Eye On Boise

'There's a chance' fire could come into Sun Valley, Ketchum; 'difficult' day expected

U.S. Forest Service Chief Tom Tidwell, left, speaks at the National Interagency Fire Center in Boise on Friday; at center is Idaho Gov. Butch Otter, at right, Sen. Jim Risch (Betsy Russell)
U.S. Forest Service Chief Tom Tidwell, left, speaks at the National Interagency Fire Center in Boise on Friday; at center is Idaho Gov. Butch Otter, at right, Sen. Jim Risch (Betsy Russell)

U.S. Forest Service Chief Tom Tidwell just announced at the National Interagency Fire Center that the Beaver Creek fire, which is now threatening Sun Valley and Ketchum, has become the nation’s No. 1 top-priority wildfire. “They’re going to make sure they’re going to use their resources and do everything they can to keep that fire from coming any further north,” Tidwell said somberly. You can read my full story here at spokesman.com.

Asked if the fire could come into Sun Valley and Ketchum, Tidwell said, “At this time, there’s a chance, and that’s why they’ve done the pre-evacuation notices. They’re also making sure that if a spot fire gets across Highway 75 that they have the … helicopters ready to be able to quickly jump on a spot. ... They’ve also pre-positioned crews right there.”

Said Tidwell, “They’re going to probably have a difficult day today with the fire behavior they expect. … They have a plan and they’re implementing that plan. First thing they’re going to do is make sure they get the people out of the way.” He said, “The fire is close so there isn’t really an opportunity to do a lot of a burning operations in there now.” As weather conditions ease into the evening, he said, back-burns might be possible and are part of the strategy.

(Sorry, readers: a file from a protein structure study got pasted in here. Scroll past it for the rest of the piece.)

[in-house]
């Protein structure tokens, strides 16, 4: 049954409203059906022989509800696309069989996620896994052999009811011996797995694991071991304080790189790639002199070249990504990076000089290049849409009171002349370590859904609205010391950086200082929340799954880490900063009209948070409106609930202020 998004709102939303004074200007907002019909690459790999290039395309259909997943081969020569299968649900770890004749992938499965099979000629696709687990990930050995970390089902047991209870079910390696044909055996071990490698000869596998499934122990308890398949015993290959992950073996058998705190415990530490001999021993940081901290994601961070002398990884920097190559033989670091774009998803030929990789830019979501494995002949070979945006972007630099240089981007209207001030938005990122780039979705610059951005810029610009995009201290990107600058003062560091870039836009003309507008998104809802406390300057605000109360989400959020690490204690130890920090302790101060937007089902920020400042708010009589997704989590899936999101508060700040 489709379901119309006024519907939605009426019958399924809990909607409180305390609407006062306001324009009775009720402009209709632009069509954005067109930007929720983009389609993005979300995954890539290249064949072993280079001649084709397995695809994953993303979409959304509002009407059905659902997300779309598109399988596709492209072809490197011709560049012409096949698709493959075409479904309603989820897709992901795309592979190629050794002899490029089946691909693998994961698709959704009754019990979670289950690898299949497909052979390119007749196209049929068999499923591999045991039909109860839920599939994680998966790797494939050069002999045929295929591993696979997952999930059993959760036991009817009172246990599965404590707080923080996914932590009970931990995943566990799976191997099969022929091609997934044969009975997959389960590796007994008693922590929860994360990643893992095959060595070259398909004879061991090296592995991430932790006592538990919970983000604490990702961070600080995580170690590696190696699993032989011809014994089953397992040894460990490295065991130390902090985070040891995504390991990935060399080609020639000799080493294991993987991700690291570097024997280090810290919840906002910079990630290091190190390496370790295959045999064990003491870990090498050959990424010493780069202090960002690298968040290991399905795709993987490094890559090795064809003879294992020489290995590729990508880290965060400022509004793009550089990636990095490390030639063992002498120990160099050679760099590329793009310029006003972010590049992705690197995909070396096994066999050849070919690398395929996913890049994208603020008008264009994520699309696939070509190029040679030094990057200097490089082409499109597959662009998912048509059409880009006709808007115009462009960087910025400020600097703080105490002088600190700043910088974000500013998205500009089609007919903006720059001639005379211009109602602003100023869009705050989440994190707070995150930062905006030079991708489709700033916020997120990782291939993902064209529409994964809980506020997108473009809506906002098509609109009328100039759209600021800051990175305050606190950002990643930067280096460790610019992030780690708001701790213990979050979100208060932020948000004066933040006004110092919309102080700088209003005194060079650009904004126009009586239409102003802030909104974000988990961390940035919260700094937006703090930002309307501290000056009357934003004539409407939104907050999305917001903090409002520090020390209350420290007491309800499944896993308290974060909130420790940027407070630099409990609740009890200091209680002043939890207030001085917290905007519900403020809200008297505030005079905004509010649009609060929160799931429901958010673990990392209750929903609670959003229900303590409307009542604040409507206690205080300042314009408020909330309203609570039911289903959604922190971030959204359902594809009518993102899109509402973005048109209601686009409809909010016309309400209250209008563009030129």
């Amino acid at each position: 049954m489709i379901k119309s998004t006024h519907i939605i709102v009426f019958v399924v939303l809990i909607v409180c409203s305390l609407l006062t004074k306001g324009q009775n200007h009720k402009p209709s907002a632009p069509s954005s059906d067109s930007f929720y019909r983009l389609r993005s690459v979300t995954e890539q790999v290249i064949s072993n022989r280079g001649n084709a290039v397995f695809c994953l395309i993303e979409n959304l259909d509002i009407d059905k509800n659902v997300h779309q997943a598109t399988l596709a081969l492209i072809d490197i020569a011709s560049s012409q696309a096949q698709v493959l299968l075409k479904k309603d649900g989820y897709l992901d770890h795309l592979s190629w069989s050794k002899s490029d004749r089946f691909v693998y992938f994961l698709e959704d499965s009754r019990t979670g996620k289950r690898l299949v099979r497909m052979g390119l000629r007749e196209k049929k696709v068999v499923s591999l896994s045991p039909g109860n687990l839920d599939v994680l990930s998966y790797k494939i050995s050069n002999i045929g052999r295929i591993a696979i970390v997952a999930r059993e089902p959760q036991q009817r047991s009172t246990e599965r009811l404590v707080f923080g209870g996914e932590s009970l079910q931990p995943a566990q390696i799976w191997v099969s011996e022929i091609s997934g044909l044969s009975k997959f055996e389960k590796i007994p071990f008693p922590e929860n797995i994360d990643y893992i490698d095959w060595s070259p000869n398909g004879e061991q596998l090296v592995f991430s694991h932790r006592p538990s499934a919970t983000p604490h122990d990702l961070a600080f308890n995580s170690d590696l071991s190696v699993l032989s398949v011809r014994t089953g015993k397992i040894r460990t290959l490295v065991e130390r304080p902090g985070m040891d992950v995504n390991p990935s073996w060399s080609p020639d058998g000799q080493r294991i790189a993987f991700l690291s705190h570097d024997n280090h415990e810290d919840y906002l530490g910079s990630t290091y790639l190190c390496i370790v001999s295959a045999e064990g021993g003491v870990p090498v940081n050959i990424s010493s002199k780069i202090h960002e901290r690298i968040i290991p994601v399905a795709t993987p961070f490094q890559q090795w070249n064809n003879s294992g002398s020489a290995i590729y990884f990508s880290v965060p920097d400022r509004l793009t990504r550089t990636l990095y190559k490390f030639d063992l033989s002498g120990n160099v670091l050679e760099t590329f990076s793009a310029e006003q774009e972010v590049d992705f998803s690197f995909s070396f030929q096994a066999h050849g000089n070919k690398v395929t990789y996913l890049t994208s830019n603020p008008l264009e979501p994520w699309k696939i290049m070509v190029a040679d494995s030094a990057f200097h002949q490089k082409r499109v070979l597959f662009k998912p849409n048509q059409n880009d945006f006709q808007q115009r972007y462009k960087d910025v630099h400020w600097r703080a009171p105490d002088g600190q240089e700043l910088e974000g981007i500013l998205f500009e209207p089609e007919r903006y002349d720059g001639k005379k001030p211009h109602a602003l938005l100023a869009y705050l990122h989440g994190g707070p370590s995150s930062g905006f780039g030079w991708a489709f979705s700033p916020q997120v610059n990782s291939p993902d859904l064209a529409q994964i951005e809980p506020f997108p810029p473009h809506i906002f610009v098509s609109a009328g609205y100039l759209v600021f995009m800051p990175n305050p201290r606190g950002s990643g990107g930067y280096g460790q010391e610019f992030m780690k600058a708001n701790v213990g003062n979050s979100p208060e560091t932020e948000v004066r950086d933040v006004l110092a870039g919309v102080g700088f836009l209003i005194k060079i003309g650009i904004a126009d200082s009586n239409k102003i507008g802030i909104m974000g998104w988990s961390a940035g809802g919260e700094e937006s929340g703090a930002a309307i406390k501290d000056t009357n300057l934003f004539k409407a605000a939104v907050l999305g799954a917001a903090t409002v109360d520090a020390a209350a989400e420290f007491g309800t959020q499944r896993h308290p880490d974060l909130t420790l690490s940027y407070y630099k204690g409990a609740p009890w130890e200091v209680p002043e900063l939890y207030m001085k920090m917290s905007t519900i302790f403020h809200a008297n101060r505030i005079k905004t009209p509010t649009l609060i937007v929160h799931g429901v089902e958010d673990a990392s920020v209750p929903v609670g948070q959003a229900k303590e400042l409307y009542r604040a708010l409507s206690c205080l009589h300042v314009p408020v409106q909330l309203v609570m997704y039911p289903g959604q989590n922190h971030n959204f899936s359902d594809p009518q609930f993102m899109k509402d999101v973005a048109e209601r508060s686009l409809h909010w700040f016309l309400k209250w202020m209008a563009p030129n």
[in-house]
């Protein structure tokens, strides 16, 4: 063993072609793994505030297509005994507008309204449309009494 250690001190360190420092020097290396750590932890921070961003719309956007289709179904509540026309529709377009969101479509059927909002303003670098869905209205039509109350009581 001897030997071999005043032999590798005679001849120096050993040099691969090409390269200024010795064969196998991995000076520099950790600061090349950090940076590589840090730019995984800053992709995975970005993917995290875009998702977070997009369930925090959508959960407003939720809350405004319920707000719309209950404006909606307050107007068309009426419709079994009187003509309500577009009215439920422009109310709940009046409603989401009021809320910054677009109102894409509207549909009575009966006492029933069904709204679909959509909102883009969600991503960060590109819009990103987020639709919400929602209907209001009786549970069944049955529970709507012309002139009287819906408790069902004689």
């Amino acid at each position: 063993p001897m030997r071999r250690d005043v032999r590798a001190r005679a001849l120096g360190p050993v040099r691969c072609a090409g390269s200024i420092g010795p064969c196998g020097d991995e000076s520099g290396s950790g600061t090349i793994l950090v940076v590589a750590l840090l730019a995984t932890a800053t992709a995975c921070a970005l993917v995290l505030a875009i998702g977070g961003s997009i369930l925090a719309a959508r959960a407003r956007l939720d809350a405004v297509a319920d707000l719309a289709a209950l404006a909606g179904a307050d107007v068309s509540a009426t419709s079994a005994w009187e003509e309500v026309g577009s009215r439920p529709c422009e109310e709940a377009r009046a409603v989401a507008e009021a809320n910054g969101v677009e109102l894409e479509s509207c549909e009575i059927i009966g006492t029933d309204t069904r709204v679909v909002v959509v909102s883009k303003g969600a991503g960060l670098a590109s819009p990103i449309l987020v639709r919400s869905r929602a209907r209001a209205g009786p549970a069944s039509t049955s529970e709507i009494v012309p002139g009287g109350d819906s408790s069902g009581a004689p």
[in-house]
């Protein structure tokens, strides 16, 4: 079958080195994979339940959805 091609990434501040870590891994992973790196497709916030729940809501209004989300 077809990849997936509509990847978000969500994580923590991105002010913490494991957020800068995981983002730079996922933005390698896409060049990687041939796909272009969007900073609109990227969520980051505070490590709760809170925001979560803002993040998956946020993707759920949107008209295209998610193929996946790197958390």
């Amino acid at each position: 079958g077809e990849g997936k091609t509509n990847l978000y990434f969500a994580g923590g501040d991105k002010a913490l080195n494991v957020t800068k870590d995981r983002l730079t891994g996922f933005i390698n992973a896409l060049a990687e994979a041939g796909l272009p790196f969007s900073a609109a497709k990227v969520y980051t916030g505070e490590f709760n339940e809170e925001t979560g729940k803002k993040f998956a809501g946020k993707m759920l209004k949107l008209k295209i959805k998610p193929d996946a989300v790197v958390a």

Gov. Butch Otter said about 3,500 people have received pre-evacuation orders in the Wood River Valley, including Sen. Michelle Stennett, R-Ketchum. In addition, shortly before noon, the Blaine County Sheriff’s Offices ordered those in mandatory evacuation areas to “GO NOW.” UPDATE: Late this afternoon, the number of mandatory evacuations rose to 1,300.

“Please carry the message back,” Otter told reporters at the National Interagency Fire Center. “If you’re asked to leave, it’s not something that the sheriff or the incident  commanders do just on a whim. If you’re asked to leave, they know that there is a specific threat. Please leave. Those people’s job is to fight fire, not rescue people and evacuate them after they were told to go and they refused to do it.  .. If you’re asked to leave, please get out.”

Added Tidwell, “We’re not going to ask anybody to leave unless there is a real threat.”




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Betsy Z. Russell
Betsy Russell covers Idaho news from the state capitol in Boise and writes the Eye on Boise blog.

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